There is a new sense that governments can make people happy by giving them stuff. This is a mistake that I address in my column this week.
In the Declaration of Independence, Thomas Jefferson called the pursuit of happiness an unalienable right. This was a radical idea. For most of history, most people didn't think much about pursuing happiness. They were too busy just trying to survive.
Then came the liberal revolution based on the idea of individual freedom. Only then did they start thinking that happiness might be possible on earth.
Today some nations try to measure what makes their citizens happy.
The country of Bhutan got all kinds of publicity by using a measure it calls 'gross national happiness' instead of gross national product, and The New York Times says it's a 'new measure of well-being from a happy little kingdom.'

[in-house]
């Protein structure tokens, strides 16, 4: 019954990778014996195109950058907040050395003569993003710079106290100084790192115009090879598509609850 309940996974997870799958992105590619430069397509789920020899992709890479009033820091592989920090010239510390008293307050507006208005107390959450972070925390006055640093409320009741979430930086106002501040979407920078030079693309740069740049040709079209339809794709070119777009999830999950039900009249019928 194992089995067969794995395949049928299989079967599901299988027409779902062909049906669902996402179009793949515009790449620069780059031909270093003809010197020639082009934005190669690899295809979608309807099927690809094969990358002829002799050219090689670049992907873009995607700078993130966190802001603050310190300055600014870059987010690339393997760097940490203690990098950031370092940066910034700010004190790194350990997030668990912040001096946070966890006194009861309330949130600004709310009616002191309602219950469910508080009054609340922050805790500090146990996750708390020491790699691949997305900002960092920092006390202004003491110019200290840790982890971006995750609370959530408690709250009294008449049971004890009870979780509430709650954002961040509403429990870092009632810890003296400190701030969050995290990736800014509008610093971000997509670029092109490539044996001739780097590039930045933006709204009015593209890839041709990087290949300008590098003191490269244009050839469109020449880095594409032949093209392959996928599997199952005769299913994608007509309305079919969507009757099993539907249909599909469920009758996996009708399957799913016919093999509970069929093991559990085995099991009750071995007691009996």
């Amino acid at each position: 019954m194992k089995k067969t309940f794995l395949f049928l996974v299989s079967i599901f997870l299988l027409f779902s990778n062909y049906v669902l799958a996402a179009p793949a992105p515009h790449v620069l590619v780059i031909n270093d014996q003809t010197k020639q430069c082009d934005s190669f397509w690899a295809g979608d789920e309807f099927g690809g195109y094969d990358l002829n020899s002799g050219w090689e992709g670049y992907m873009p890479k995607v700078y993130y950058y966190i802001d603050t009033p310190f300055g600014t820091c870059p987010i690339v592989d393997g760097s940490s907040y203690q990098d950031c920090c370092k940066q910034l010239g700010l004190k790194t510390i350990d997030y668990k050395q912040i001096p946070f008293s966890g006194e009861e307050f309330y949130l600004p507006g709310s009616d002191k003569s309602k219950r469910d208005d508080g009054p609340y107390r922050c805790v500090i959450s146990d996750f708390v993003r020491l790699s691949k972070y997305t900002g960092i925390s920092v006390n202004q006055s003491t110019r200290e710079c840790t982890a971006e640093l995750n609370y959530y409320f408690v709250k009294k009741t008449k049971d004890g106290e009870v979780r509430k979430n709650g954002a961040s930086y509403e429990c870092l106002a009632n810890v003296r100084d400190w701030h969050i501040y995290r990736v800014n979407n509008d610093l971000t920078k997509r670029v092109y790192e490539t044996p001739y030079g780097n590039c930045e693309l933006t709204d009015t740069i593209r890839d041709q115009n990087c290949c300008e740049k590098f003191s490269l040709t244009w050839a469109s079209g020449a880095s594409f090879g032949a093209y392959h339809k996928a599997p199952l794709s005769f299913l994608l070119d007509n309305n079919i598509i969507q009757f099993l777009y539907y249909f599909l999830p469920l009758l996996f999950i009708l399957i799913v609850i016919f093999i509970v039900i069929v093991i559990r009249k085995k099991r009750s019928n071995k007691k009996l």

‘It's not a model that most Western societies would want to copy,' Booth said.
I didn't think so. In Bhutan, people can get locked up for criticizing the government. Yet one study ranked the United States 23rd in the list of happy places. Bhutan was higher on the list.
That's nonsense, said Coyne. It makes more sense to judge a country's ability to make its citizens happy by whether foreigners want to move there. Clearly, more people want to move to America than to Bhutan. ‘The way to think about this,' Coyne said, 'is the fact that so many people want to come to the United States indicates that they at least perceive there is the opportunity to pursue what makes them happy...'
The mainstream media claim that the way to make people happy is to have government protect them from misfortune and give them stuff. The research doesn't bear that out, says Booth.
In fact, the bigger government is, the less happy societies tend to be. There is a direct relationship, stripping everything else out, between the government allowing people more freedom and well-being increasing.
You can read the rest of my column here.